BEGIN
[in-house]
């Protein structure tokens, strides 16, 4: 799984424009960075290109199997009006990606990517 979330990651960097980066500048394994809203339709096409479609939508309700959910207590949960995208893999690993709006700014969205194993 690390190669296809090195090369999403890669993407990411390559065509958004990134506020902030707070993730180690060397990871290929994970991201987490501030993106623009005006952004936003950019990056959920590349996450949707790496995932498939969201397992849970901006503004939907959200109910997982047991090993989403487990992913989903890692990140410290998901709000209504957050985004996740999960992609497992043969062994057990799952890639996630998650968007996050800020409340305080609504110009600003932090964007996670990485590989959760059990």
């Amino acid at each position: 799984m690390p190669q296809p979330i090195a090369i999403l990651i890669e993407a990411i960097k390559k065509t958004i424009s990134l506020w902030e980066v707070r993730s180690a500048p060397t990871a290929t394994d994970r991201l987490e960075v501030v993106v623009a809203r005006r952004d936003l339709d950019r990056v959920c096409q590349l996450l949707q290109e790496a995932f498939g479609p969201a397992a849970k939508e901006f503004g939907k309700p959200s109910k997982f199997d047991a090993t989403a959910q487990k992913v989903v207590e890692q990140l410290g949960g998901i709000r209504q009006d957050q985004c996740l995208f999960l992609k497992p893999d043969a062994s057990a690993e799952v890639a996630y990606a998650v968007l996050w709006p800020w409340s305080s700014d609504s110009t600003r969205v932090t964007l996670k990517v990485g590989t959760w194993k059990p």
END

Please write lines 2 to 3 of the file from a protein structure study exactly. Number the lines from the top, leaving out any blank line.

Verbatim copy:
């Protein structure tokens, strides 16, 4: 799984424009960075290109199997009006990606990517 979330990651960097980066500048394994809203339709096409479609939508309700959910207590949960995208893999690993709006700014969205194993 690390190669296809090195090369999403890669993407990411390559065509958004990134506020902030707070993730180690060397990871290929994970991201987490501030993106623009005006952004936003950019990056959920590349996450949707790496995932498939969201397992849970901006503004939907959200109910997982047991090993989403487990992913989903890692990140410290998901709000209504957050985004996740999960992609497992043969062994057990799952890639996630998650968007996050800020409340305080609504110009600003932090964007996670990485590989959760059990």
């Amino acid at each position: 799984m690390p190669q296809p979330i090195a090369i999403l990651i890669e993407a990411i960097k390559k065509t958004i424009s990134l506020w902030e980066v707070r993730s180690a500048p060397t990871a290929t394994d994970r991201l987490e960075v501030v993106v623009a809203r005006r952004d936003l339709d950019r990056v959920c096409q590349l996450l949707q290109e790496a995932f498939g479609p969201a397992a849970k939508e901006f503004g939907k309700p959200s109910k997982f199997d047991a090993t989403a959910q487990k992913v989903v207590e890692q990140l410290g949960g998901i709000r209504q009006d957050q985004c996740l995208f999960l992609k497992p893999d043969a062994s057990a690993e799952v890639a996630y990606a998650v968007l996050w709006p800020w409340s305080s700014d609504s110009t600003r969205v932090t964007l996670k990517v990485g590989t959760w194993k059990p």